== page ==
Also, I think you sand too much :) There has never been a time I needed to reach for anything less than 80 grit, and I will stop at 180 if the piece gets oil, and 220 if I am applying finish. I would think going all the way to 600 would close off the grain too much. Even finish needs to absorb a bit and doesn’t have much to “bite” at 600 grit. The purpose of sanding through grits is just to remove scratch marks from previous grits or other tools. Once you wet the piece down and can’t see any scratch marks, you are done. If you get into hand tools you don’t even need to sand.

A lot of your questions can be answered in Bob Flexner’s book. I would highly suggest reading it. He covers every aspect of the finishing process including sanding/smoothing.

-- www.etsy.com/shop/KandJWoodCrafts

View RussellAP's profile

RussellAP

2950 posts in 942 days


#9 posted 12-12-2012 02:57 PM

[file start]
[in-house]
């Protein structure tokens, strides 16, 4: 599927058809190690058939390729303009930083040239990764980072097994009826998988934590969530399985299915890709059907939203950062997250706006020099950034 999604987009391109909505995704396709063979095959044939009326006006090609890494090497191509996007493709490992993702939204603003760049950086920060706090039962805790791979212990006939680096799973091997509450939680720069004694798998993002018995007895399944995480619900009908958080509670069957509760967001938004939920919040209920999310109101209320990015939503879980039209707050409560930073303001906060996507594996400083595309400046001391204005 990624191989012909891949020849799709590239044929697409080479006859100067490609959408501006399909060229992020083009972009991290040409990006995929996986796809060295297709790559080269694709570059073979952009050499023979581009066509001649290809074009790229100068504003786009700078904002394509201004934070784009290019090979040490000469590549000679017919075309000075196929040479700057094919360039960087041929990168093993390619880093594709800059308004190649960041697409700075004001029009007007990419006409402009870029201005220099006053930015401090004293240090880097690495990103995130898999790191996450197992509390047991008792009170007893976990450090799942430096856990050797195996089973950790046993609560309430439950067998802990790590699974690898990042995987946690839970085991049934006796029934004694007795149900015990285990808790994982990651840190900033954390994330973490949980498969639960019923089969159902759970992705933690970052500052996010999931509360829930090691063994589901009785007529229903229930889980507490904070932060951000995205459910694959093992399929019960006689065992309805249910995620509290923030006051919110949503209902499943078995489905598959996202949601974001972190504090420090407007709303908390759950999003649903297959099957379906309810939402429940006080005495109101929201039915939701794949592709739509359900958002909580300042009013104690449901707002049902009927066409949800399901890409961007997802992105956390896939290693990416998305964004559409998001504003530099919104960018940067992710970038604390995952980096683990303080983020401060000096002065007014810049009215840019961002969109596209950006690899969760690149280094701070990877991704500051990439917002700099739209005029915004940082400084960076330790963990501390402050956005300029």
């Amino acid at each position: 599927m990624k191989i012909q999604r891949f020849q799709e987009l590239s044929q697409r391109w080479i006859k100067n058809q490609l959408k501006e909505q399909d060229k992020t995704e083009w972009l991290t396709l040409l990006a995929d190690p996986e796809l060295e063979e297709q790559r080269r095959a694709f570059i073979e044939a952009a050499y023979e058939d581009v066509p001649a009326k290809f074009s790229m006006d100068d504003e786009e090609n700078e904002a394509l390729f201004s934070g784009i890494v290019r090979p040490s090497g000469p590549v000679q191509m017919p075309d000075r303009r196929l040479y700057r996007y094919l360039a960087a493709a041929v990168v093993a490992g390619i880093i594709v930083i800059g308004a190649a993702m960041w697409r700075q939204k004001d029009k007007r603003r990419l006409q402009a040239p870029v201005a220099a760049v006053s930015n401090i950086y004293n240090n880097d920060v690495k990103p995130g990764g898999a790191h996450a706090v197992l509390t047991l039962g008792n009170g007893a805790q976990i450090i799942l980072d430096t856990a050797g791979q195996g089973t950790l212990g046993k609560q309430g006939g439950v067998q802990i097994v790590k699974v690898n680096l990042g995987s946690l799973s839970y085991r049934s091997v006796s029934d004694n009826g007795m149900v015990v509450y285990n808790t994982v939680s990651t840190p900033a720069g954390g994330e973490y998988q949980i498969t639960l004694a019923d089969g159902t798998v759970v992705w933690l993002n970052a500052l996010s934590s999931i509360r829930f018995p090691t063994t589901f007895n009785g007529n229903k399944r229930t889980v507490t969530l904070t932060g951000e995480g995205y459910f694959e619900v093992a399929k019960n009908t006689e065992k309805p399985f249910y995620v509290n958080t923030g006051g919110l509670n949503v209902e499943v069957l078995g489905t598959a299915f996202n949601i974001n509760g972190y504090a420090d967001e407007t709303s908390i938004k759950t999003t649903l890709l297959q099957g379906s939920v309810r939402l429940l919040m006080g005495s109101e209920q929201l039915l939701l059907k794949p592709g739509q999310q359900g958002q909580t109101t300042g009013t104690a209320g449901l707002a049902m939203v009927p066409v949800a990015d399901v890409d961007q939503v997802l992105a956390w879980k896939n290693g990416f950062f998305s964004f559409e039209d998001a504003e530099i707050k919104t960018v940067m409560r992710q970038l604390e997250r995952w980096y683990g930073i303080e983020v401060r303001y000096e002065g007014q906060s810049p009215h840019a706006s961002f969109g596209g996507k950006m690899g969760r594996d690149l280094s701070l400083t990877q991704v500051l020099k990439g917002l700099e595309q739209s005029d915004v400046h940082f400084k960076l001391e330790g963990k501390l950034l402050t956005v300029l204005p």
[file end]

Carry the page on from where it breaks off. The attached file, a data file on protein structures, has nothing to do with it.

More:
Lumberjoe, Some observations I’ve had. To get to a shiny finish you can go two roads, one is the chemical way and the other is to sand it to a shine and seal it. I’ve never had a problem with sealer holding on indoor furniture and the touch of a piece sanded out to 600 or even 1200 wet sanded is something I’ve grown accustomed to. It’s the feel of a perfect surface.
Like this one sanded to 600g and one (still wet) coat of Arm R Seal.

-- A positive attitude will take you much further than positive thinking ever will.

View lumberjoe's profile

lumberjoe

2833 posts in 904 days


#10 posted 12-12-2012 03:03 PM

When you piece is done, you are touching finish, not wood (if you are using a film building finish which Arm-R-Seal is). You will probably find the finishing process goes a little smoother and quicker if you don’t sand so much. In addition if you are using open pored woods like oak and walnut, pore filling will give you a much smoother finish than sanding more.

Seriously, read Flexner’s book. It was by far the best piece of woodworking literature I have ever read.

-- www.etsy.com/shop/KandJWoodCrafts

View RussellAP's profile

RussellAP

2950 posts in 942 days


#11 posted 12-12-2012 03:23 PM